3. Farce: you’ve got to know what you’re doing. Only Pseudolus should play to the audience in addition to focusing on his objective, because from the very beginning of the show, he is the narrator. (You could make allowances for Captain Miles Gloriosus, to heighten the celebrity effect required by his character.) All the other characters need to pursue their objectives in order for the plot to unfold with maximum comic effect.
  4. Farce vs. Musical. Farce features recognizable people reacting to wildly improbable situtations, unwound at breakneck speed. Characters must be sketched quickly. For a farce to work, there should be no time for reflection. Otherwise, you start to realize the whole evening’s performance is too flimsy to care about.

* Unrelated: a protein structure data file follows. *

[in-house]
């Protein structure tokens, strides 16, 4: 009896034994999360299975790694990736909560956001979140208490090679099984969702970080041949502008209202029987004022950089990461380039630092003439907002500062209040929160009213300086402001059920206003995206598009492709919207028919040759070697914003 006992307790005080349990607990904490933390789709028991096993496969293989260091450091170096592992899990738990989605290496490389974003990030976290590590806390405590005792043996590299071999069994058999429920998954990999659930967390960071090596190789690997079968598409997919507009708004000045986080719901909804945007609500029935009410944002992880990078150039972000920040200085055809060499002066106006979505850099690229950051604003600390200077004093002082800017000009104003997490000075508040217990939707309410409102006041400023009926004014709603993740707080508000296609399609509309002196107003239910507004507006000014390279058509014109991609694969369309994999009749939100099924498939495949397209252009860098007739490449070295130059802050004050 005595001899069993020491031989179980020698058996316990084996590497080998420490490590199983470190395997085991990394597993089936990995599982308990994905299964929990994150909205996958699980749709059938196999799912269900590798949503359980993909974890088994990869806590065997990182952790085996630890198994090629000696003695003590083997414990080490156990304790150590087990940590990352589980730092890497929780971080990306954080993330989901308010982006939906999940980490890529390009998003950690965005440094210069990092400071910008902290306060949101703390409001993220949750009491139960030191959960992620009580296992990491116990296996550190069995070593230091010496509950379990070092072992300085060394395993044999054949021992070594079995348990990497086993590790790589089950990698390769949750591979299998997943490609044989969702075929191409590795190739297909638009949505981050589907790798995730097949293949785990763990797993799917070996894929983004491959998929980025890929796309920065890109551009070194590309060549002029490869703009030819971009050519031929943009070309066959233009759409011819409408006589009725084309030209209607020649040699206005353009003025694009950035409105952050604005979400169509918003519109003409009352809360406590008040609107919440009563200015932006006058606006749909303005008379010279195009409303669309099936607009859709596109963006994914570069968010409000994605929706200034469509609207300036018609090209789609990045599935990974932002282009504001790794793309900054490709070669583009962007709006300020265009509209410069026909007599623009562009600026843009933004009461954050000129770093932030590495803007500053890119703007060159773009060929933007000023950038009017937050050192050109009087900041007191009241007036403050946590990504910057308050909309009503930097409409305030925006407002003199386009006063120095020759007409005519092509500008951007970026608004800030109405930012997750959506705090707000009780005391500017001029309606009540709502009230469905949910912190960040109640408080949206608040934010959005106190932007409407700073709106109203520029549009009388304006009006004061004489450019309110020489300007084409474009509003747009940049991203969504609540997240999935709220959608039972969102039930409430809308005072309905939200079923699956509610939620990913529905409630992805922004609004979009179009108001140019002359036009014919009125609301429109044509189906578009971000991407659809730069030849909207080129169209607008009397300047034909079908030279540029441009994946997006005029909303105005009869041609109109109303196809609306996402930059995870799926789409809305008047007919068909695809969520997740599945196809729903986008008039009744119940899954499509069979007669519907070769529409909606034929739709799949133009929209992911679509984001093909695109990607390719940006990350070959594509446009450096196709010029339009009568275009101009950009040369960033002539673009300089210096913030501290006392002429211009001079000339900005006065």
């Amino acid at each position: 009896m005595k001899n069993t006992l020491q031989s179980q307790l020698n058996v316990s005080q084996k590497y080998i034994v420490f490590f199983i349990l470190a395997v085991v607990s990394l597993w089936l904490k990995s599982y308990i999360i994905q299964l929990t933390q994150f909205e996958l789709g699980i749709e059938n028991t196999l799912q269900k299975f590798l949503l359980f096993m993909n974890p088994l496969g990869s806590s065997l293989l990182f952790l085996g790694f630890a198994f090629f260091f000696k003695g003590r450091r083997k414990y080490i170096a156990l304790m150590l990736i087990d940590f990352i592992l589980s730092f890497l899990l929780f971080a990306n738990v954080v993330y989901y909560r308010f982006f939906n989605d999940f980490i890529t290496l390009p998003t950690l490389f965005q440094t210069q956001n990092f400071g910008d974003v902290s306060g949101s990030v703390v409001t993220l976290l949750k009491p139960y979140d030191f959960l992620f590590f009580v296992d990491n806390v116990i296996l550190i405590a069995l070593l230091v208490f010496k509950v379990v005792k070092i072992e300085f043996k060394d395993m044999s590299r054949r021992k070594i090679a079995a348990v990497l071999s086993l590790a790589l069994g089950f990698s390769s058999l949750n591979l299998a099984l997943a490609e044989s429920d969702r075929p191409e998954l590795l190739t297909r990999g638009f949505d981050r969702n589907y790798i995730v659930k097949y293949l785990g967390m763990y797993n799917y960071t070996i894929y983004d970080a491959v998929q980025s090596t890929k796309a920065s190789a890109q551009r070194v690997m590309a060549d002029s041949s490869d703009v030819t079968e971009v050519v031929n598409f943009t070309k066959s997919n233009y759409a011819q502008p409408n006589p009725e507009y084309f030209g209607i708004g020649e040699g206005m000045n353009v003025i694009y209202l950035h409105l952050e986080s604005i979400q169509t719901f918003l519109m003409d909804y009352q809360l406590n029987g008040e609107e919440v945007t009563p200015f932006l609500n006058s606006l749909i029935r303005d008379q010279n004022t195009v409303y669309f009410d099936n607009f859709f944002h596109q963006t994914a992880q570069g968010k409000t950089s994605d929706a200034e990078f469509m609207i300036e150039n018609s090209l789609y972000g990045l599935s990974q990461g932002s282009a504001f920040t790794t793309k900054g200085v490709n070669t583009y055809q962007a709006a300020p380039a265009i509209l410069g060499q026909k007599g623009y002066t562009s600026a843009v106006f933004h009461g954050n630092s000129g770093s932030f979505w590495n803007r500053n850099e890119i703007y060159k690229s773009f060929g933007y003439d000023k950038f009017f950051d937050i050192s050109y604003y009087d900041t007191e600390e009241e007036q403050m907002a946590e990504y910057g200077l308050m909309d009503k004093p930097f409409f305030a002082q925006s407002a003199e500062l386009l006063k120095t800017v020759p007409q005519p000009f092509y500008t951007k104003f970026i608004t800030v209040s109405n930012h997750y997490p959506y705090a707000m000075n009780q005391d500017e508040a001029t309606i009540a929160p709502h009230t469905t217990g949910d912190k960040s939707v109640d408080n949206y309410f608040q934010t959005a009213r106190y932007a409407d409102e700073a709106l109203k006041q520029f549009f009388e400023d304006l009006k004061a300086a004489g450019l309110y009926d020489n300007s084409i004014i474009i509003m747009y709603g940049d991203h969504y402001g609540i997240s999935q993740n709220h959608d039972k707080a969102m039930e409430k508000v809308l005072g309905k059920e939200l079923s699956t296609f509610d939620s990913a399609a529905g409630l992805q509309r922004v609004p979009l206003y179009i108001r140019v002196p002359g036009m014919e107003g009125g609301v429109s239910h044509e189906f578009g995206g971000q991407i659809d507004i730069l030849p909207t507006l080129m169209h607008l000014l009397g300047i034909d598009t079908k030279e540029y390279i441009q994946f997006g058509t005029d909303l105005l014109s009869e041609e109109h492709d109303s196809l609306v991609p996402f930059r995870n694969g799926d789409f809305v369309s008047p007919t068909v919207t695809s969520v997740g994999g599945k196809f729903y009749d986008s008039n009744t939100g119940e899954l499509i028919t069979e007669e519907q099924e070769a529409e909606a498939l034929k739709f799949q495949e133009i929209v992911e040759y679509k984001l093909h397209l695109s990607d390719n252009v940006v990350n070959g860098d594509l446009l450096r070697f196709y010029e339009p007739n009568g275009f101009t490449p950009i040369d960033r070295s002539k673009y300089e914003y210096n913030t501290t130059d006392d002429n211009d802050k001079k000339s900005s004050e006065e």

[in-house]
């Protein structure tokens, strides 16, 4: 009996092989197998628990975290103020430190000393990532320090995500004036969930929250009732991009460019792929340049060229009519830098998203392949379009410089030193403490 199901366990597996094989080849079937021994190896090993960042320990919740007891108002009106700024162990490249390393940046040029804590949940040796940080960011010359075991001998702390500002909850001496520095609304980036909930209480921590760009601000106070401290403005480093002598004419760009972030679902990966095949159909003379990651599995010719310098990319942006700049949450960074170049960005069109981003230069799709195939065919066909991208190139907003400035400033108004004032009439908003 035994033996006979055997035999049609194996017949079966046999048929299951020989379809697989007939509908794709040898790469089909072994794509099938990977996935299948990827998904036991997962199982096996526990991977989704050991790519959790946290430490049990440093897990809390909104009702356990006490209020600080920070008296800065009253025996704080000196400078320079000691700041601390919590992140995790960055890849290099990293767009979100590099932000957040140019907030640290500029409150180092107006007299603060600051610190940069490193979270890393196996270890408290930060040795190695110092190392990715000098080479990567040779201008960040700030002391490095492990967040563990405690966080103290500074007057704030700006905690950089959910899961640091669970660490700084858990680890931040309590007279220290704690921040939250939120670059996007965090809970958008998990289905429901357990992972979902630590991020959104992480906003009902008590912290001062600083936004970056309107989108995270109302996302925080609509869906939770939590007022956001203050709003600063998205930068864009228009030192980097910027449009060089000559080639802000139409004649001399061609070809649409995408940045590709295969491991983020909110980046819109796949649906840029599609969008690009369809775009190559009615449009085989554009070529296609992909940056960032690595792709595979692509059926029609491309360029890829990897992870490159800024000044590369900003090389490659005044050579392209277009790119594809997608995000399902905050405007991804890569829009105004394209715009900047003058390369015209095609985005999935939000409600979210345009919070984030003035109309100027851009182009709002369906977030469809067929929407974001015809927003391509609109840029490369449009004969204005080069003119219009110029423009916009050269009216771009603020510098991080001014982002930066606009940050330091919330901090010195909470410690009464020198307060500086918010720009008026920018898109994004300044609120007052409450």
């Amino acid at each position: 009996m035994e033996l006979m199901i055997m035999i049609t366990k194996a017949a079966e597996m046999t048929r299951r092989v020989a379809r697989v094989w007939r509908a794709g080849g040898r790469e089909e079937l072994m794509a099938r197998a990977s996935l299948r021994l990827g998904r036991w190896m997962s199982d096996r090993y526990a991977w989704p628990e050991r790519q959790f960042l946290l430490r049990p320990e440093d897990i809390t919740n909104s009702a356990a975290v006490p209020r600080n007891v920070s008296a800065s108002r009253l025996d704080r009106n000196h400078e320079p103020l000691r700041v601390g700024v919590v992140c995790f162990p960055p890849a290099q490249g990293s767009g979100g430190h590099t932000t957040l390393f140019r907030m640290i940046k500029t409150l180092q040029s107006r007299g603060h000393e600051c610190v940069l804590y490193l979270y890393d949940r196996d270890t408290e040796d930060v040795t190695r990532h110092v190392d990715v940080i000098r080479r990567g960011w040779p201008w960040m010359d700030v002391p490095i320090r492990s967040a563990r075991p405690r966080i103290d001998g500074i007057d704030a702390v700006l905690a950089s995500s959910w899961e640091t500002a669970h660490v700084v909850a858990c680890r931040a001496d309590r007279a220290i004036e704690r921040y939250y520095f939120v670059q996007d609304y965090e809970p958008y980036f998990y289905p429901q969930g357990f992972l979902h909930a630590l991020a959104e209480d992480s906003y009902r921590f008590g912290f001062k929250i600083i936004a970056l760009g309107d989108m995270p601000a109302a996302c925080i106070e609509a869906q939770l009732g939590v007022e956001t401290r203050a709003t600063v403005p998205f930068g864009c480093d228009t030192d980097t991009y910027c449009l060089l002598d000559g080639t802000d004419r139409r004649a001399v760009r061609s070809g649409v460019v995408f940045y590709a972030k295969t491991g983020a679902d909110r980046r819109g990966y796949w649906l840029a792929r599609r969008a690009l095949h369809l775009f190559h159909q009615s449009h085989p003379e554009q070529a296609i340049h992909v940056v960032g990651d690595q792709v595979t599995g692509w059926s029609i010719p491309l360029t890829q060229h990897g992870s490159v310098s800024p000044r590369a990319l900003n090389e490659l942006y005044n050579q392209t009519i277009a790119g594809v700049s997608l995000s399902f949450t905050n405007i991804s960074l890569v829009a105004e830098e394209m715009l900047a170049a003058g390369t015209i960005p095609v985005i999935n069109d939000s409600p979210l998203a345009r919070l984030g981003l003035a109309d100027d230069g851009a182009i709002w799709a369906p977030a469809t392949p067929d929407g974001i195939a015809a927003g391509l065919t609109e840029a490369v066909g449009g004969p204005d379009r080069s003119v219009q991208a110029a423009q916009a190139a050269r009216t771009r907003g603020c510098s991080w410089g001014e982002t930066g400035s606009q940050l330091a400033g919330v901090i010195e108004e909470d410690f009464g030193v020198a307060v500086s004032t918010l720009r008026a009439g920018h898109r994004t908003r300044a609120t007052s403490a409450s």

Musicals, however, are based on character. People break into song, not to advance the plot, but to reveal their inner emotions and motivations. And so we come to the crux of the problem with staging A Funny Thing Happened on the Way to the Forum.

    The songs bring the action to a dead stop. Moreover, songs reveal the depths of emotion of characters. These Sondheim songs, written early in his career (and so actually rather tuneful) turn to his favorite subject: human ambivalence. But why portray ambivalence in a farce? Who cares about the inner workings of a stereotype? Any trace of ambivalence, or god forbid, depth of character spoils the clockwork precision of the plot.